Ms. Hepburn’s portrayal of Eliza is simply charming. In spite of her insistence that she do her own singing, Hepburn’s voice was dubbed over by uncredited singer Marni Nixon, who had previously done the singing dubs in the movie versions of West Side Story and The King and I. I have read that Audrey remained somewhat bitter about that decision for years. I will admit that as much as I love Ms. Hepburn, every time I watch My Fair Lady, I can’t help but wonder what the film would have been like with Julie Andrews in the lead.

Stanley Holloway nearly steals the show with his two cockney music hall numbers, “With a Little Bit of Luck” and “Get Me to the Church on Time.” In other notable parts, fans of English television’s Sherlock Holmes will be pleased to see Jeremy Brett playing Eliza’s young, lovesick, high-society admirer, Freddy Eynsford-Hill, and singing “On the Street Where You Live” (uncredited singing voice courtesy of Bill Shirley). Gladys Cooper plays the Professor’s mother; and Theodore Bikel plays the sycophantic Zoltan Karpathy.

Simply put, the songs, cast, dialogue (script), direction, costumes, and set design combine to make My Fair Lady one of the all-time great movie musicals in Hollywood history.

Robert A. Harris has done a spectacular job on the transfer. The 2.20:1-framed image (as opposed to the 2011 release’s 2.39:1 framing) is striking. As I told someone the other day, “It was as if I was watching the movie for the first time.” There’s a wonderful grain structure throughout and colors are lush and detail astounding, allowing viewers to really see the full beauty of Cecil Beaton’s costumes and set design. You may also observe facial features, intricacies in hair design and small details that weren’t apparent before. Colors are perfectly saturated throughout, contrast is consistent and black levels are deep and inky. With no issues at all, this is everything you want a transfer to be.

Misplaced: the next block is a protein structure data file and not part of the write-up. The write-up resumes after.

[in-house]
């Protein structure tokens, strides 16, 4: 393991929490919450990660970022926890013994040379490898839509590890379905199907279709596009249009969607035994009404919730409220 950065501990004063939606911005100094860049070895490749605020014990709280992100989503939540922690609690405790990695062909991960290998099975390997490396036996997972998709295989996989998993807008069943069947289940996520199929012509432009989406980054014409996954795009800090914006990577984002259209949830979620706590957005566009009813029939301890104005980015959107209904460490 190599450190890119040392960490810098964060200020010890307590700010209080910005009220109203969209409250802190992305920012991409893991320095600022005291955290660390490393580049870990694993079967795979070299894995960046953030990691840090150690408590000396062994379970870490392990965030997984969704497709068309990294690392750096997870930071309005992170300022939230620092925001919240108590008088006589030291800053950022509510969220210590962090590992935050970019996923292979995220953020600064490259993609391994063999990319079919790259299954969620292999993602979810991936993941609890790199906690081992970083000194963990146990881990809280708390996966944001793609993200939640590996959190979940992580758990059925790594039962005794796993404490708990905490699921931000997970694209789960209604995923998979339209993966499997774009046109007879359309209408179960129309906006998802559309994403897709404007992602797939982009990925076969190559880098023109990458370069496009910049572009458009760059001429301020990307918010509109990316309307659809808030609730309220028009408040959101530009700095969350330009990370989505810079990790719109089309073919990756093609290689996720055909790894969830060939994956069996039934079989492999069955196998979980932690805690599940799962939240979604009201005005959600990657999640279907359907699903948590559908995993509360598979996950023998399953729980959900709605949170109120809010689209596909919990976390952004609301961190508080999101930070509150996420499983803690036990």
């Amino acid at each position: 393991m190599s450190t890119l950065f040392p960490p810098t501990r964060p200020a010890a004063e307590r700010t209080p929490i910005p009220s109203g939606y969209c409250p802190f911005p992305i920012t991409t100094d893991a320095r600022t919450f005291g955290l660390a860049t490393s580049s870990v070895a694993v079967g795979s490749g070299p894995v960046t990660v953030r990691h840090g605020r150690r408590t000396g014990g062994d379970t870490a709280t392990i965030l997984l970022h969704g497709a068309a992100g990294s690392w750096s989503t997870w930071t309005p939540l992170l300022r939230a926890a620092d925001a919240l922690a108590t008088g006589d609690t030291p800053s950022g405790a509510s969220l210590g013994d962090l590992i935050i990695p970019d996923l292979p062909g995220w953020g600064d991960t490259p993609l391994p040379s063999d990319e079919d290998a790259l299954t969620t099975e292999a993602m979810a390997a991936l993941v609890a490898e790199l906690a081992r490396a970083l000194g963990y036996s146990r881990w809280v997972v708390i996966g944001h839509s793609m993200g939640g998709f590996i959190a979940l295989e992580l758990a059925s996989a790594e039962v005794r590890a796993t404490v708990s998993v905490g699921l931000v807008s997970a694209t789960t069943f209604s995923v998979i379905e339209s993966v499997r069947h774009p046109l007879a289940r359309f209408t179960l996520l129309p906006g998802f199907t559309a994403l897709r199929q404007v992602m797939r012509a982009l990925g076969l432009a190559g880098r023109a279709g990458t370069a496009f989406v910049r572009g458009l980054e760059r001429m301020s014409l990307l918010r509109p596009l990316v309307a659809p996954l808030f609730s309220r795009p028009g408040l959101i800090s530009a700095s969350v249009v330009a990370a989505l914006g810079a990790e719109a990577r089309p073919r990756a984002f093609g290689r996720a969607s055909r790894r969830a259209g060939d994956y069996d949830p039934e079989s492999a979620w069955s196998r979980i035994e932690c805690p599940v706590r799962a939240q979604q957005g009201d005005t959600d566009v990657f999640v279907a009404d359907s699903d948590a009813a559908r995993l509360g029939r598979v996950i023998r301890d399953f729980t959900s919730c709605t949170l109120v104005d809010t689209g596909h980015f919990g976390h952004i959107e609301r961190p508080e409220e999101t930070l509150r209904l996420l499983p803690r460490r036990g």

The Dolby TrueHD 7.1 lossless soundtrack is a revelation. Music has been spread evenly throughout all channels. While most of the dialogue is clear and placed in the center channel, there is some directionality at times. There’s a full range of clarity throughout that makes the orchestral score sound better than it ever has and the feeling of immersiveness is impossible to ignore. There’s also a nice amount of bass that hadn’t been present before. Wonderful stuff.

English SDH, French, Spanish, Portuguese, Japanese, German, Danish, Finnish, Italian, Norwegian and Swedish subtitles are included.

This Blu-ray release of My Fair Lady does not contain the audio commentary from the previous release but does have the rest of the extras from the previous release along with several new ones, as noted. All the extras are available on a second Blu-ray disc. A DVD copy of the film is also included in the fold-open Neo-Pack packaging.